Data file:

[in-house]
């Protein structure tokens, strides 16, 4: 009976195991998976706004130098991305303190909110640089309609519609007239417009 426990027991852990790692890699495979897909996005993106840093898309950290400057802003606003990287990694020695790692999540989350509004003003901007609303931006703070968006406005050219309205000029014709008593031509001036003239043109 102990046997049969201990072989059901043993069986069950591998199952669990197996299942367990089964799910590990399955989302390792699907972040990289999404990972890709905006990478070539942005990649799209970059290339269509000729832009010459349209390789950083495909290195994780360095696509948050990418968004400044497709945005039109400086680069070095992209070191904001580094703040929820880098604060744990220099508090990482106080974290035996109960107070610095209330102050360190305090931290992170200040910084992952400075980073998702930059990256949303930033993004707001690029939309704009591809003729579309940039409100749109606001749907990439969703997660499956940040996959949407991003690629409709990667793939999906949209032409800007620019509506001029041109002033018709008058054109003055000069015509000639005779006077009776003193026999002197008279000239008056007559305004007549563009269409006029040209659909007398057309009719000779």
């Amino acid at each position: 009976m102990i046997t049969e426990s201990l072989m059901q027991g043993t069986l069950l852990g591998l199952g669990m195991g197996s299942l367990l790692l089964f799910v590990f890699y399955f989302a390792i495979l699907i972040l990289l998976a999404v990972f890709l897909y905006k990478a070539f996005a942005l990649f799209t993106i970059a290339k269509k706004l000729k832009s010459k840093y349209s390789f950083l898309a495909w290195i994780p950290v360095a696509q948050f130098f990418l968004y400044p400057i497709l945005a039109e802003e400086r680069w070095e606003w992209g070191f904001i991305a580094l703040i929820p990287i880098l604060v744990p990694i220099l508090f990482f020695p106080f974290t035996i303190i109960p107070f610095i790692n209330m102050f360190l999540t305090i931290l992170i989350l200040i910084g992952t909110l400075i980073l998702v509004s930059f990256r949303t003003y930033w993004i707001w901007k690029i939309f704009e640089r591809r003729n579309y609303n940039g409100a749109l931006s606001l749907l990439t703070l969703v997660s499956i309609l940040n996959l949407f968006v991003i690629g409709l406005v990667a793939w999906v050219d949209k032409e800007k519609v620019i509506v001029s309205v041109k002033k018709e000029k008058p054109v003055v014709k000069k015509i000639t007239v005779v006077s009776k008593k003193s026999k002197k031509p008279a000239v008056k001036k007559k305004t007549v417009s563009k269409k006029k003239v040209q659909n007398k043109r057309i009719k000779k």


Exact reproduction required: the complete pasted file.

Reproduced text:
[in-house]
């Protein structure tokens, strides 16, 4: 009976195991998976706004130098991305303190909110640089309609519609007239417009 426990027991852990790692890699495979897909996005993106840093898309950290400057802003606003990287990694020695790692999540989350509004003003901007609303931006703070968006406005050219309205000029014709008593031509001036003239043109 102990046997049969201990072989059901043993069986069950591998199952669990197996299942367990089964799910590990399955989302390792699907972040990289999404990972890709905006990478070539942005990649799209970059290339269509000729832009010459349209390789950083495909290195994780360095696509948050990418968004400044497709945005039109400086680069070095992209070191904001580094703040929820880098604060744990220099508090990482106080974290035996109960107070610095209330102050360190305090931290992170200040910084992952400075980073998702930059990256949303930033993004707001690029939309704009591809003729579309940039409100749109606001749907990439969703997660499956940040996959949407991003690629409709990667793939999906949209032409800007620019509506001029041109002033018709008058054109003055000069015509000639005779006077009776003193026999002197008279000239008056007559305004007549563009269409006029040209659909007398057309009719000779």
């Amino acid at each position: 009976m102990i046997t049969e426990s201990l072989m059901q027991g043993t069986l069950l852990g591998l199952g669990m195991g197996s299942l367990l790692l089964f799910v590990f890699y399955f989302a390792i495979l699907i972040l990289l998976a999404v990972f890709l897909y905006k990478a070539f996005a942005l990649f799209t993106i970059a290339k269509k706004l000729k832009s010459k840093y349209s390789f950083l898309a495909w290195i994780p950290v360095a696509q948050f130098f990418l968004y400044p400057i497709l945005a039109e802003e400086r680069w070095e606003w992209g070191f904001i991305a580094l703040i929820p990287i880098l604060v744990p990694i220099l508090f990482f020695p106080f974290t035996i303190i109960p107070f610095i790692n209330m102050f360190l999540t305090i931290l992170i989350l200040i910084g992952t909110l400075i980073l998702v509004s930059f990256r949303t003003y930033w993004i707001w901007k690029i939309f704009e640089r591809r003729n579309y609303n940039g409100a749109l931006s606001l749907l990439t703070l969703v997660s499956i309609l940040n996959l949407f968006v991003i690629g409709l406005v990667a793939w999906v050219d949209k032409e800007k519609v620019i509506v001029s309205v041109k002033k018709e000029k008058p054109v003055v014709k000069k015509i000639t007239v005779v006077s009776k008593k003193s026999k002197k031509p008279a000239v008056k001036k007559k305004t007549v417009s563009k269409k006029k003239v040209q659909n007398k043109r057309i009719k000779k």